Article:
As of this writing in 2022, the Chinese government has banned its citizens from trading or transacting in cryptocurrency. That includes Bitcoin, Ethereum, and Tether, a stable coin. For a brief time, it seemed like Bitcoin could have gone mainstream in China. Recent government actions have turned that around. In this article, we look back at the world’s first cryptocurrency in the People’s Republic of China. China has long disapproved of virtual currencies.
In 2007, Tencent launched QQ-coin for its users to exchange amongst themselves. In 2009, the Chinese Government warned people against using it as an actual currency. The first Bitcoin was mined in 2009. At the time when founder Satoshi Nakamoto left the project in 2010, the Bitcoin price was something less than 10 cents. Nice. The project picked up steam. Someone bought a pizza with Bitcoins.
So on. In June 2011, a Chinese named Linke Yang founded China’s first Bitcoin exchange: BTC China. It was not until 2013 that Bitcoin first gained some real traction in China. In May 2013, the state television network CCTV aired a half-hour documentary on Bitcoin. The documentary first introduced the Middle Kingdom to the wonders of Bitcoin, and downloads of the Bitcoin desktop client surged.
By September 2013, Chinese nodes accounted for 11.3% of the global total – second-most in the world. Then, the FBI’s seizure of the online black market Silk Road in October 2013 brought a great deal of publicity to Bitcoin. The price started to rise, with Chinese users behind the increase. In October 2013, the Baidu Accelerator Service – a subsidiary of the Chinese Internet search giant – announced that they will accept payment for services in Bitcoin.
That same month, BTC China moved ahead of long-time leader Mt. Gox, pushing the Bitcoin price above $200. A month later in November 2013, the price of Bitcoin exceeded $1000 for the first time. That month, BTC China raised $5 million from Lightspeed Ventures. Bobby Lee, then CEO, commented: > “China has been a nation of savers. Even though Bitcoin is new to the scene, we think it is a viable digital asset, so people have realized that and maybe invest in it as any other asset class: stocks, bonds, gold, commodities, real estate, etc,” Note that from the very beginning, Lee didn’t want to call bitcoin a currency. He might have been aware of the repercussions of doing so.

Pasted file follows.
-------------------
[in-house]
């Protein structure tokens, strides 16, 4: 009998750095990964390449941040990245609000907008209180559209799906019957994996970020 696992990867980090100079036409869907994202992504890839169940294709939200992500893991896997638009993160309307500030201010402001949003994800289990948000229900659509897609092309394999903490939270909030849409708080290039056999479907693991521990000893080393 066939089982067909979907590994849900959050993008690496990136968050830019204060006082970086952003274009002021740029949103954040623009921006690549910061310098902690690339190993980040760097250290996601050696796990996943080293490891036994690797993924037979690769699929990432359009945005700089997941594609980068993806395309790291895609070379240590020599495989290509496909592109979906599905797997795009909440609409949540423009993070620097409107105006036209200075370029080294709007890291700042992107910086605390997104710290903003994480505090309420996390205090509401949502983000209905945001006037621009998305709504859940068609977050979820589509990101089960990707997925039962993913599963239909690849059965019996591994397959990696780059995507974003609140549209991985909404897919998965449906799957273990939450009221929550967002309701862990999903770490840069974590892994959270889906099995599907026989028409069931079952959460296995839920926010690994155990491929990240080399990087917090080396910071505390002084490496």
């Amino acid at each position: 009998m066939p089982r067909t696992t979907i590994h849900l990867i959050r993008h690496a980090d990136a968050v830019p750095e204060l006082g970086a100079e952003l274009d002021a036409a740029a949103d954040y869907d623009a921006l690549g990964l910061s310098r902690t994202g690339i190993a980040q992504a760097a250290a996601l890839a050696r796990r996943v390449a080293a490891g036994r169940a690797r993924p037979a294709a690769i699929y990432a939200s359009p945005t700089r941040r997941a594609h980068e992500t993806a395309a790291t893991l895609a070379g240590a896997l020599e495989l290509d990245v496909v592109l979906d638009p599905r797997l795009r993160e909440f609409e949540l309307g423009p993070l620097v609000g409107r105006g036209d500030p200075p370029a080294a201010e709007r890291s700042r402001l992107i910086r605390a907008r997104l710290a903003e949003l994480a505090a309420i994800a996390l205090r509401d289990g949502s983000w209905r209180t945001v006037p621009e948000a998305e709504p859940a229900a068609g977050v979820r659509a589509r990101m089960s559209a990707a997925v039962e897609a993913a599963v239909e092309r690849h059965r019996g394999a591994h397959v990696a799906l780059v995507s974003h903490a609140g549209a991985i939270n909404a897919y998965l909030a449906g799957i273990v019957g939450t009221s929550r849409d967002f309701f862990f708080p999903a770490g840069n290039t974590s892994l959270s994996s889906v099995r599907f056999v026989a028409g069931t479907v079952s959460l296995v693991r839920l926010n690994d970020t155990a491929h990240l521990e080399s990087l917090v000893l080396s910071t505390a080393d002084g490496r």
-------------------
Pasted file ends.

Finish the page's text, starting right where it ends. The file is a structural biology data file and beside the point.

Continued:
In December 2013, The People’s Bank of China – in conjunction with other government bodies including the Ministry of Industry and Information Technology – issued the Notice on Preventing Bitcoin Risks. The Notice clarified that in China’s view, Bitcoin is not a currency. It does not have currency properties including being legal tender. And thus, it should be treated as a virtual commodity. This Notice thus banned Chinese financial institutions from handling Bitcoin transactions.
Financial institutions cannot conduct business in Bitcoin. They cannot price Bitcoin, nor can they buy or sell it to others. Bitcoin trading websites thus now needed to register with the Chinese government. For anti-money laundering purposes, users must register using their real names and identities. The Hong Kong Monetary Authority followed a day later, warning investors that Bitcoin was a highly speculative commodity. Hong Kongers should be careful when investing in it and take precautions.
This notice hit the Bitcoin price pretty hard at the time. The price of Bitcoin in China fell by 35%. Foreign markets were also hit hard at the time, with prices falling from a high of $1,200 in late November to some $550 in the weeks after the PBOC announcement. A number of Taobao merchants stopped accepting Bitcoin as payment for their goods. In one survey in December 2013, 14 out of 56 merchants stopped accepting Bitcoin entirely.
The Central Bank continued the crackdown by telling third-party payment firms to stop dealing with Bitcoin. And a month later in January 2014, Alibaba said that it would ban trades of Bitcoin and all other virtual currencies. Chinese Bitcoin exchanges were cut off from having customers deposit their RMB. But, the law still allowed such exchanges to exist.
Recovery and Concerns in 2015-2016
And after a few years, crypto trading volumes in China recovered. The Chinese government however continued to have several concerns about Bitcoin and crypto in general.
The immediate one in 2015 would be related to evading capital controls. In the years leading up to 2015, China gradually loosened its currency controls on the RMB. But that year saw a major stock market bubble pop, with A-shares on the Shanghai Stock Exchange falling over 30%. The Chinese government directly intervened in the market, purchasing shares. They ordered major shareholders to hold their shares for at least six months, banned short selling, installed circuit breakers, and reimposed capital controls.